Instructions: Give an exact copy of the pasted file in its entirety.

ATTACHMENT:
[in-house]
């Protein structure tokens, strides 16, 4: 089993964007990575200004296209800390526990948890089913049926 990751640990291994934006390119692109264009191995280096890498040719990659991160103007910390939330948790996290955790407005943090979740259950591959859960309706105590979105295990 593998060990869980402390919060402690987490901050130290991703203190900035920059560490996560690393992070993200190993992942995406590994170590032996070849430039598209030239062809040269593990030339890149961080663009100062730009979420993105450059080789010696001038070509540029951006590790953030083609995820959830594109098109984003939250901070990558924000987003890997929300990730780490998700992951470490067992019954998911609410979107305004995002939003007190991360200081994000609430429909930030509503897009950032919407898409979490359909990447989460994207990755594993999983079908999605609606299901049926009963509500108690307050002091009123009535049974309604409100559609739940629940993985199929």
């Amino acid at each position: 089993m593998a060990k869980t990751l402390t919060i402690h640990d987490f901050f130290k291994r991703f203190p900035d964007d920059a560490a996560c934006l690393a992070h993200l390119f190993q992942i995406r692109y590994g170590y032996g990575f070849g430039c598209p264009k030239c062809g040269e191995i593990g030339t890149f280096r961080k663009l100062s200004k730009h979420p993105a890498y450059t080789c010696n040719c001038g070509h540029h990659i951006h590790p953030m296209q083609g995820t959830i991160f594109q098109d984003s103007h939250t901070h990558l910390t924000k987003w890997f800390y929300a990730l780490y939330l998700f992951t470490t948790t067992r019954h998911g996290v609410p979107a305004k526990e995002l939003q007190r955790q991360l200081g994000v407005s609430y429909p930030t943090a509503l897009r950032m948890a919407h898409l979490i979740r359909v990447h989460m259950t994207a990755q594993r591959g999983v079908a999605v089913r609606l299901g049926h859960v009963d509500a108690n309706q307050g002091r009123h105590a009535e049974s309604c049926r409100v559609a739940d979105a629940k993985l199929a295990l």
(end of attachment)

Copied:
[in-house]
């Protein structure tokens, strides 16, 4: 089993964007990575200004296209800390526990948890089913049926 990751640990291994934006390119692109264009191995280096890498040719990659991160103007910390939330948790996290955790407005943090979740259950591959859960309706105590979105295990 593998060990869980402390919060402690987490901050130290991703203190900035920059560490996560690393992070993200190993992942995406590994170590032996070849430039598209030239062809040269593990030339890149961080663009100062730009979420993105450059080789010696001038070509540029951006590790953030083609995820959830594109098109984003939250901070990558924000987003890997929300990730780490998700992951470490067992019954998911609410979107305004995002939003007190991360200081994000609430429909930030509503897009950032919407898409979490359909990447989460994207990755594993999983079908999605609606299901049926009963509500108690307050002091009123009535049974309604409100559609739940629940993985199929």
């Amino acid at each position: 089993m593998a060990k869980t990751l402390t919060i402690h640990d987490f901050f130290k291994r991703f203190p900035d964007d920059a560490a996560c934006l690393a992070h993200l390119f190993q992942i995406r692109y590994g170590y032996g990575f070849g430039c598209p264009k030239c062809g040269e191995i593990g030339t890149f280096r961080k663009l100062s200004k730009h979420p993105a890498y450059t080789c010696n040719c001038g070509h540029h990659i951006h590790p953030m296209q083609g995820t959830i991160f594109q098109d984003s103007h939250t901070h990558l910390t924000k987003w890997f800390y929300a990730l780490y939330l998700f992951t470490t948790t067992r019954h998911g996290v609410p979107a305004k526990e995002l939003q007190r955790q991360l200081g994000v407005s609430y429909p930030t943090a509503l897009r950032m948890a919407h898409l979490i979740r359909v990447h989460m259950t994207a990755q594993r591959g999983v079908a999605v089913r609606l299901g049926h859960v009963d509500a108690n309706q307050g002091r009123h105590a009535e049974s309604c049926r409100v559609a739940d979105a629940k993985l199929a295990l």